Black People Don’t Kill Themselves: 4 Common Mental Health Misperceptions

Older African American man looking thoughtful sad“Black people don’t commit suicide.”  My client’s grandmother spat the words out angrily while staring at me in disbelief. In an attempt to abruptly end the conversation, she grabbed her purse as if I was wasting her time and shifted toward the door. Earlier that day, her teenage granddaughter came to my counseling office in the school and opened up to me about having ongoing thoughts of dying and killing herself. I saw this student almost daily, she laughed and smiled often, but clearly behind the smiles was pain. As part of my professional obligation, I encouraged my client to allow me to notify a parent or guardian so we called her grandmother.

Well, I can only imagine how my client felt when her grandmother completely invalidated her feelings.  Ashamed, embarrassed and maybe even a little guilty my client hung her head as her grandmother continued to rant on about how Black women are strong and don’t kill themselves. She went on to tell me how just the other day her granddaughter was playing around on the phone and there was no way her grandchild was depressed. The grandmother was convinced that I was taking this too seriously and no one in their family needed counseling.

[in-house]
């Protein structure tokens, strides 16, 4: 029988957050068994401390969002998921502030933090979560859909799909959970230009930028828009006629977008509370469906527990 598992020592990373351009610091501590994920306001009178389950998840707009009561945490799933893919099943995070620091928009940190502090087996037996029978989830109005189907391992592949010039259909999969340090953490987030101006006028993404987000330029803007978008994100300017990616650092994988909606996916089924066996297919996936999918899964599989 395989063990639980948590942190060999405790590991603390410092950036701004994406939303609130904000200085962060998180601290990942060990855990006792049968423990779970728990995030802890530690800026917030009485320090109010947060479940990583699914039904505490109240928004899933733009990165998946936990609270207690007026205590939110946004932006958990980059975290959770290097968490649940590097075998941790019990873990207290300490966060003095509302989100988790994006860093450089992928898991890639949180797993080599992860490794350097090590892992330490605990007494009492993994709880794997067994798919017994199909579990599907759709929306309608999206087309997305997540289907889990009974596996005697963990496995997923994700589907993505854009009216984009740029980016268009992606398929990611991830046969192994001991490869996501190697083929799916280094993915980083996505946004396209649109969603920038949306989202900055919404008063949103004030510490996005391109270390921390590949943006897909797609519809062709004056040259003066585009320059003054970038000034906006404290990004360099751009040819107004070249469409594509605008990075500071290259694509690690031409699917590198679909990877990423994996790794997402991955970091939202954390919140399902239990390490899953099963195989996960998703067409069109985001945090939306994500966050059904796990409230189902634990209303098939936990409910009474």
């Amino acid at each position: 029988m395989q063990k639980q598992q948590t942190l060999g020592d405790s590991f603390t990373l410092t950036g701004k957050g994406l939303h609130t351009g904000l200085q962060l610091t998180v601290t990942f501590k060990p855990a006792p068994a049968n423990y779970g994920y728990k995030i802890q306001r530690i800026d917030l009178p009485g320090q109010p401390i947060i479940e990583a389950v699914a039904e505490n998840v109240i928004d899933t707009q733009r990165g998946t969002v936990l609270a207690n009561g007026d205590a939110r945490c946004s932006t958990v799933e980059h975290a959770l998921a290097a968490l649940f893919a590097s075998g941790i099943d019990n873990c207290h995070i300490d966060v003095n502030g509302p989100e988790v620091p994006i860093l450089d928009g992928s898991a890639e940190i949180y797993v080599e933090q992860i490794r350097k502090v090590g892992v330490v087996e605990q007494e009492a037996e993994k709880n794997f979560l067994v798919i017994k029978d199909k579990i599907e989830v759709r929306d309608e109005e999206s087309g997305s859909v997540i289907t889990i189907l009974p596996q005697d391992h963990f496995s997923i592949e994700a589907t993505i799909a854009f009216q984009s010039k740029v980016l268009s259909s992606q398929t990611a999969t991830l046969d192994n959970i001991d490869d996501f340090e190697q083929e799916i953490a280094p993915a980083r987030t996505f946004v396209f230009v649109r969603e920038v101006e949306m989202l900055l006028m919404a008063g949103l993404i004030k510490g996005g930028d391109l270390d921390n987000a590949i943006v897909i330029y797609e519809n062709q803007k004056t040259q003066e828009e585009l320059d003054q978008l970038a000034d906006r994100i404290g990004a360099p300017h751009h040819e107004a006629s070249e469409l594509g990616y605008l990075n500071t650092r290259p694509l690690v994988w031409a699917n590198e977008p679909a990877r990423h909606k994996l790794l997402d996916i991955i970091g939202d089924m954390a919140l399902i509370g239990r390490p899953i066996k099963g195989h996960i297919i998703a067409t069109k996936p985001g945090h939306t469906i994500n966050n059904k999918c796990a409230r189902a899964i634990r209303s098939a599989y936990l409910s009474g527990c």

Unfortunately in my time as a counselor in school and community settings I encountered many situations where opinion and false information was valued over the recommendation of a trustworthy professional. Here are 4 common misperceptions about mental health that are barriers to people seeking treatment.